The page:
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It’s Sink Or Swim For U.S. Shale

It’s Sink Or Swim For U.S. Shale

Cracks are emerging in the…

U.S. Crude Oil Production Hits Record 12 Million Bpd

Eagle ford rig

U.S. crude oil production hit a record 12 million bpd in the week ending February 15, rising by 100,000 bpd from 11.9 million bpd in the previous week, the weekly EIA petroleum data showed as American production is growing faster than forecasts suggested just a few months ago.

In November 2018, the EIA estimated that U.S. crude oil production would exceed the 12-million-bpd mark in the second quarter of 2019. Earlier forecasts had showed that the 12-million-bpd threshold would be surpassed only in the fourth quarter of this year.

U.S. crude oil exports also hit an all-time high in the week to February 15—at 3.607 million bpd, beating the previous record of 3.203 million bpd set in the last week of November 2018, EIA data showed.

In its February Short-Term Energy Outlook (STEO) published last week, the EIA estimates that U.S. crude oil production averaged 12.0 million bpd in January, up 90,000 bpd from December. The EIA now sees U.S. crude oil production averaging 12.4 million bpd this year and 13.2 million bpd next year, and most of the growth would come from the Permian.

Related: Kicking Mexico’s Addiction To U.S. Natural Gas

In the Permian, the EIA estimates in its monthly Drilling Productivity Report published this week that crude oil production is set to rise above 4 million bpd in March for the first time in history. This month, the fastest-growing shale play in the United States is producing an estimated average of 3.981 million bpd, which is set to expand by 43,000 bpd in March, to 4.024 million bpd. This will in turn push the total shale oil output of the United States up by 84,000 bpd to 8.398 million bpd in March from 8.314 million bpd in February.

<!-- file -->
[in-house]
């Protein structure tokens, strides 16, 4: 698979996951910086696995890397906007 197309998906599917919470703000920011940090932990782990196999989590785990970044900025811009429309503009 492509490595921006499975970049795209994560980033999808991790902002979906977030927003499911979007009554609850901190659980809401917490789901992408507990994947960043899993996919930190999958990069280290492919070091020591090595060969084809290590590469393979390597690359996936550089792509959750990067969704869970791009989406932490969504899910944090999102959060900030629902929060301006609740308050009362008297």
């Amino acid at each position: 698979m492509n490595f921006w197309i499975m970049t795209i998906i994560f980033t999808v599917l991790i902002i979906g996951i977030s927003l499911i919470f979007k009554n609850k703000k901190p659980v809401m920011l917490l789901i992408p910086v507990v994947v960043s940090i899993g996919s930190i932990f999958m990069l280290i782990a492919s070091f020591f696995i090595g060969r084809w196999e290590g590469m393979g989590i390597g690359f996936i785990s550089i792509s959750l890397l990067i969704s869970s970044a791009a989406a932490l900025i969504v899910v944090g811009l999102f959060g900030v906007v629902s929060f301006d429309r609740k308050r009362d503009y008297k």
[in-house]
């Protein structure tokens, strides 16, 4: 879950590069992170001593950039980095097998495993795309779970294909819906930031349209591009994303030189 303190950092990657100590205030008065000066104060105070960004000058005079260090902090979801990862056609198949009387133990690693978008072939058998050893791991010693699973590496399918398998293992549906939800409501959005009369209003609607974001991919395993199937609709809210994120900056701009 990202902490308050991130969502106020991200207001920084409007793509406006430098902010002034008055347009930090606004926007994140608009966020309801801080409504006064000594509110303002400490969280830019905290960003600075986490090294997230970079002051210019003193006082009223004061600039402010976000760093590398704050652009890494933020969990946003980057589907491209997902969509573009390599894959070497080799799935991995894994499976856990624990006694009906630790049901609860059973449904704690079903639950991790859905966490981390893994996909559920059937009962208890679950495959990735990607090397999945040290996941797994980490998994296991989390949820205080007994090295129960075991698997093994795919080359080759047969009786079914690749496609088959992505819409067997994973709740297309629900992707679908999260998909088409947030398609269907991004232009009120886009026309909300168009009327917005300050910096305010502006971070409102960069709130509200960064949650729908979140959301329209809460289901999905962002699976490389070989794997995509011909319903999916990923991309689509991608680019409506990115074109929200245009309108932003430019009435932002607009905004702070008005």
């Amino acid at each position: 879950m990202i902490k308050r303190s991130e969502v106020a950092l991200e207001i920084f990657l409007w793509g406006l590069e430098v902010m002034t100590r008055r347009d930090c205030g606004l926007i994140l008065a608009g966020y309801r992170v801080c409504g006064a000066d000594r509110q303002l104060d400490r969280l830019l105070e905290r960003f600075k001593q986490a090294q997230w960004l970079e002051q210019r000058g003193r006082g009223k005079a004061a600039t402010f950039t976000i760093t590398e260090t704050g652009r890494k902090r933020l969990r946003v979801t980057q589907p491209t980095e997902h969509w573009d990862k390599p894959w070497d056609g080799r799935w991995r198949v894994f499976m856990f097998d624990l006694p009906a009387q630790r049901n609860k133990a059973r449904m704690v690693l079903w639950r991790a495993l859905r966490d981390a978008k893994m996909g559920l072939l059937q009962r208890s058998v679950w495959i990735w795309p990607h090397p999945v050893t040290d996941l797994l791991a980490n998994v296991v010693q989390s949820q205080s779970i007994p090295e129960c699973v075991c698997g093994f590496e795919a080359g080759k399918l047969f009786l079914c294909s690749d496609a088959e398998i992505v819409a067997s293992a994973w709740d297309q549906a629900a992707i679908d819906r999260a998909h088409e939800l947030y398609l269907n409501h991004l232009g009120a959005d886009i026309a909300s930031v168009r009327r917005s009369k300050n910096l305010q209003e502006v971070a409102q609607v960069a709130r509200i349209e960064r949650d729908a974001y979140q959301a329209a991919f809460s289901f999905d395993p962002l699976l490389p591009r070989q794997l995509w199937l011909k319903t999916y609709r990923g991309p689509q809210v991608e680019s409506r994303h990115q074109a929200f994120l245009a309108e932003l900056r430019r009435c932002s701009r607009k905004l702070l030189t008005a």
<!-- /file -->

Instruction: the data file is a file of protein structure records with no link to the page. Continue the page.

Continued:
After the EIA figures showed another record in U.S. crude production, oil prices initially turned lower on Thursday amid concerns that soaring American output would be offsetting a large part of the OPEC+ cuts.

Early on Friday, however, prices were supported by hopes that the U.S. and China could reach a deal and avert a trade war. At 07:00 a.m. EST, WTI Crude was up 0.91 percent at $57.48 and Brent Crude traded up 0.54 percent at $67.55.

By Tsvetana Paraskova for Oilprice.com

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  • Kishore Kumar on February 23 2019 said:
    Well done US, keep it up.
  • Mamdouh Salameh on February 23 2019 said:
    Oil prices don’t lie. The fact that they are surging ahead is the most decisive repudiation of the claims by the US Energy Information Administration (EIA) that US oil production rose to 11.9 million barrels a day (mbd) in January this year and to 12.0 mbd in February thus adding 1 mbd in January and 1.1 mbd in February over the 2018 average of 10.9 mbd.

    This is impossible given the spate of most authoritative reports talking of a slowdown in the Permian which is the best shale play in the United States and which accounts for 50%-60% of total US shale production.

    It is not US oil production that hit a record. Rather it is the hype by the EIA.

    Dr Mamdouh G Salameh
    International Oil Economist
    Visiting Professor of Energy Economics at ESCP Europe Business School, London

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